A while back, I had some second hand chairs re-upholstered with a beautiful set of fabrics from cloth. I was in the upholsterer’s shop, faced with an enormity of choices, many of which didn’t look promising. Then I saw a small swatch from cloth, and suddenly, I was faced with only decent choices, and a manageable number of them. The upholsterer was happy for me to use any of their fabrics.
Shame about the mood lighting in this photo. Like so many sewing projects, it was finished after dark. I asked the upholsterer to keep any scraps of fabric, no matter how small, and had plenty left over to make cushions. I was stuck for a while, not wanting to buy polyfill to stuff them with but not able to think of a really good alternative. Then it came to me at my local op shop. I bought these three cushions for a song, laundered them, and gave them new covers. No more polyfill comes into existence, these items don’t end up in landfill for a whole lot longer, and I get cushions.
I gave them envelope backs. At first I had made the covers a little too large, so I corrected the sizing to make them suitably plump.
I gave them nice little mitered corners…
And now I have mostly small scraps left to turn into something lovely…
The silkworms are getting sooo big!
A few of them have gone to silk already.
Others are working on it.
I took dozens to the guild where the white elephant table accepted them as their first ever consignment of ‘livestock’ and they went home with a spinner who has grandchildren staying (and a weeping mulberry tree). Here they are in my basket ready to go…
Meanwhile. the search for mulberry leaves continues. We went to the Himeji gardens yesterday but the mulberry trees were not fully in leaf.
On the other hand, the gardens were beautiful even on an overcast day.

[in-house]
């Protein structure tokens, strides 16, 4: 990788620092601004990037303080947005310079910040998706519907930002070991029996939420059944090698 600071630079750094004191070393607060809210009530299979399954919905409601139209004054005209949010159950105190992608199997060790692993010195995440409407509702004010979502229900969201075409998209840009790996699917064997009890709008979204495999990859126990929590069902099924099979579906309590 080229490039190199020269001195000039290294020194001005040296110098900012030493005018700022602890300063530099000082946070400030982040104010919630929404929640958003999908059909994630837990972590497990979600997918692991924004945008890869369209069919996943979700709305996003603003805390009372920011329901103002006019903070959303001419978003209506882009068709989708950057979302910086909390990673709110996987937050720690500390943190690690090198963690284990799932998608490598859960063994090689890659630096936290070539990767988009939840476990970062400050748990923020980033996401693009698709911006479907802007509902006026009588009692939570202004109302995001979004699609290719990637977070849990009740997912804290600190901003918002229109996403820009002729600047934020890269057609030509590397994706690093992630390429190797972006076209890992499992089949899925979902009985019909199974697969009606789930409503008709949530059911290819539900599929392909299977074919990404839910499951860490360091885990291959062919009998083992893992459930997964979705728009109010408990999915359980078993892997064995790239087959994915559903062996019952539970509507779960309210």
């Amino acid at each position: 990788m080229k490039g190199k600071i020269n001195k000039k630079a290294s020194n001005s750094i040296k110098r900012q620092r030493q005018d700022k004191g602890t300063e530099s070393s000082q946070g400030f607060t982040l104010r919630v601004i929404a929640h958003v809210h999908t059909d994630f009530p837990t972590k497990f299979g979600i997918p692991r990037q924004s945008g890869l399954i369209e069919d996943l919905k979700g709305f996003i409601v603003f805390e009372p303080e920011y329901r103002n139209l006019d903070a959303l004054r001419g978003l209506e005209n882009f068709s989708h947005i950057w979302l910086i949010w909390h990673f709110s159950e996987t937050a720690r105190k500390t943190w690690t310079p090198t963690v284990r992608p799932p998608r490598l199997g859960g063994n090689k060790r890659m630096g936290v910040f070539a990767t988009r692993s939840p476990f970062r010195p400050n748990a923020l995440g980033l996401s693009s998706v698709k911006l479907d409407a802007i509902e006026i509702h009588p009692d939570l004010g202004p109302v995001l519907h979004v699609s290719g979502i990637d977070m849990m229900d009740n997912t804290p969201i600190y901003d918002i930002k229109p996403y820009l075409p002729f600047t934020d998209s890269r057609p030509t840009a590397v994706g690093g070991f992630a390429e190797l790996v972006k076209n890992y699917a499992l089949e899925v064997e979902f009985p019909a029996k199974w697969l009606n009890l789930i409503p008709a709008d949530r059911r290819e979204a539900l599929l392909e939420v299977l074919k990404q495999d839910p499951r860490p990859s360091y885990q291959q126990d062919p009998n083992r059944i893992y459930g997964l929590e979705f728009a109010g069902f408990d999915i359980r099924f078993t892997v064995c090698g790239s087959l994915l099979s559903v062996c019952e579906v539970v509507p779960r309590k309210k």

And there were ducklings!
In the end we made a trip to a nearby crash repairer where there is an immense mulberry tree hanging over a fence and dropping fruit… so I got some mulberries as well as plenty of leaves no one will miss.
The sashing has all been attached to my quilt. I am being a dog aunty, looking after a friend’s dog for a month. She wants to help with everything, but especially if it involves food. Sometimes you just have to check whether there might be food involved. Other times, rolling on the floor is essential and apparently the quilt doesn’t stand out a special part of the floor. I have a new appreciation of all those for sale ads on Ravelry that mention pet free homes. I don’t think I knew one animal could lose so much hair.
Luckily she is cheerful and good natured. She has been making friends all round the neighbourhood and leaves our hens alone. So, I’ve gone from this…
At this point I cut out the border and discovered that I did not, in fact, have enough cotton eco printed and ready to go. So there has been some unsuccessful bundling followed by a fresh round of mordanting processes. The pile looked so big… but some of it is made of fabrics that won’t be a good match… so there will just have to be more dyeing. Colour me not too sad about this!